Village nixes residency requirement
LAKE PLACID – Village employees will no longer have to be residents of the village.
The village board repealed its residency law Monday night after holding a hearing that drew no public comments.
“This may be the shortest public hearing in history,” Mayor Craig Randall said as he closed the hearing.
Trustee Jason Leon was the only one to vote against the law repealing the old law. He said it would have been less efficient, but he would have preferred to put in place a new requirement that at least key department heads have to live in the village before the old restriction was lifted.
Leon said he supports the idea of being able to hire people from outside the village for lower-level positions.
Randall said it would have been interesting to know what motivated the old residency requirement. He noted that it went into effect in 1982, two years after the last Winter Olympics were held in Lake Placid, when day-to-day life here was dramatically different.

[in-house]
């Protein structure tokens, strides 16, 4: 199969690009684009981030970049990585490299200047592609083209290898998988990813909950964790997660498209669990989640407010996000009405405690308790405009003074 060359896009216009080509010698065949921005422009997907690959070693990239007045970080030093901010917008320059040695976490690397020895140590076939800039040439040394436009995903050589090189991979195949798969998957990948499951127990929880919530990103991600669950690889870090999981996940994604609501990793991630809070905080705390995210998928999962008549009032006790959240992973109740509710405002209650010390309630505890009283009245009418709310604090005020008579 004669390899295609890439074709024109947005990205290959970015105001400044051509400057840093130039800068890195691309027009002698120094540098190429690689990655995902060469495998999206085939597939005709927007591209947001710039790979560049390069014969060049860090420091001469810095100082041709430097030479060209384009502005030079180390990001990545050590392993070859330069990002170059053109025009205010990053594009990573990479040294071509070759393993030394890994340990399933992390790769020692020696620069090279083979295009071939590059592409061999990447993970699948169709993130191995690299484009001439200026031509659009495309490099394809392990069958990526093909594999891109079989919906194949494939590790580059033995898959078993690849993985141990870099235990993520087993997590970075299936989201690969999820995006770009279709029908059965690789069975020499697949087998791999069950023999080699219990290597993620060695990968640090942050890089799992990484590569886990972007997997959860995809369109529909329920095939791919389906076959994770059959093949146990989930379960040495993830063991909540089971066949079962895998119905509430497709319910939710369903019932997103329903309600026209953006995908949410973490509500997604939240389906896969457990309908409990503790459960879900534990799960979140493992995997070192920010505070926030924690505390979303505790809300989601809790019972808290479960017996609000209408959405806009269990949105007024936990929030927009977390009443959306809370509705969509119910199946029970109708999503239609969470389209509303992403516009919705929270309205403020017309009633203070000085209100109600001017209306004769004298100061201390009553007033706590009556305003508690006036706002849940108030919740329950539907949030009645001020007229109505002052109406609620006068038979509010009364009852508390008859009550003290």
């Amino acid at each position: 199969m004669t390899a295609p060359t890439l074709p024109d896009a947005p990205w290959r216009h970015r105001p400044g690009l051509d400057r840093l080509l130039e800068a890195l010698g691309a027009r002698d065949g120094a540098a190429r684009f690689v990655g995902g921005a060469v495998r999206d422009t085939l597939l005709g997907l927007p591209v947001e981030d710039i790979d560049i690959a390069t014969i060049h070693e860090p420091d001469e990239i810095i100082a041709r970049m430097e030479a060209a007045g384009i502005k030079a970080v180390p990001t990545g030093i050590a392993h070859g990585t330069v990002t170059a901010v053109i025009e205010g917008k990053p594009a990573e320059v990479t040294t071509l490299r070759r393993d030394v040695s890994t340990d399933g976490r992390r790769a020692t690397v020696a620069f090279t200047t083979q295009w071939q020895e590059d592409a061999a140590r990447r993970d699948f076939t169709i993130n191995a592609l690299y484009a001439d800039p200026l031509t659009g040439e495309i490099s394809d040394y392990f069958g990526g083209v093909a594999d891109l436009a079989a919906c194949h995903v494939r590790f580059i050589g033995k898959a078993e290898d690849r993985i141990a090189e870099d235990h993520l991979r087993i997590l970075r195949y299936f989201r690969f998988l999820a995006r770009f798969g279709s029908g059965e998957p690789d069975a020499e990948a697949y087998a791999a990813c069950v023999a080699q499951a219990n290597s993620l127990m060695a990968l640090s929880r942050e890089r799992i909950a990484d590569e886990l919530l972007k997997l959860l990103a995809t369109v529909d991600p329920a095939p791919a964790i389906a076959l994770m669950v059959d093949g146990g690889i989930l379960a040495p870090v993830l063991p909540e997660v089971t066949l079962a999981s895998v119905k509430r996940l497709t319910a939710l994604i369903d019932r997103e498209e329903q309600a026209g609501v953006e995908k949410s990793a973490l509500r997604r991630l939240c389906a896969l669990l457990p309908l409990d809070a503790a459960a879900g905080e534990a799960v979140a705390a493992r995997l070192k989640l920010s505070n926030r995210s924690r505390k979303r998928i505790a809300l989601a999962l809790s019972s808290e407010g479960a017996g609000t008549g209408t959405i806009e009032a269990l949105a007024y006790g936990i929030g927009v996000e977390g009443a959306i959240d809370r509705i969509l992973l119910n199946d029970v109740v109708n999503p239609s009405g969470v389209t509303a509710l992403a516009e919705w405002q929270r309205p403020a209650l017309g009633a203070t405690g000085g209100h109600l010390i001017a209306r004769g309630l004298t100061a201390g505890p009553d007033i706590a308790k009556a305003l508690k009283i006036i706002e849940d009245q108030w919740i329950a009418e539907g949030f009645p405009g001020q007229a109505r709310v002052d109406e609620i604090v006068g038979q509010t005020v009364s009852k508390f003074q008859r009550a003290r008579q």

“Think how many vacation homes have been added since 1982,” said Trustee Art Devlin.
Trustee Scott Monroe asked if it would be possible to make the new law effective immediately, but village Attorney Janet Bliss said it can’t legally go into effect until it’s been filed with the secretary of state’s office.
That became a problem later when village officials wanted to hire someone who lives in the area of Old Mountain Road. Devlin said the old residency law that they repealed allowed an employee six months to move into the village, so the hire would not technically violate the law.
Several village positions, like the clerk, treasurer, trustees and the mayor, have to be village residents under state law. Some of the village’s collective bargaining contracts also have residency requirements. All of those would still be in effect.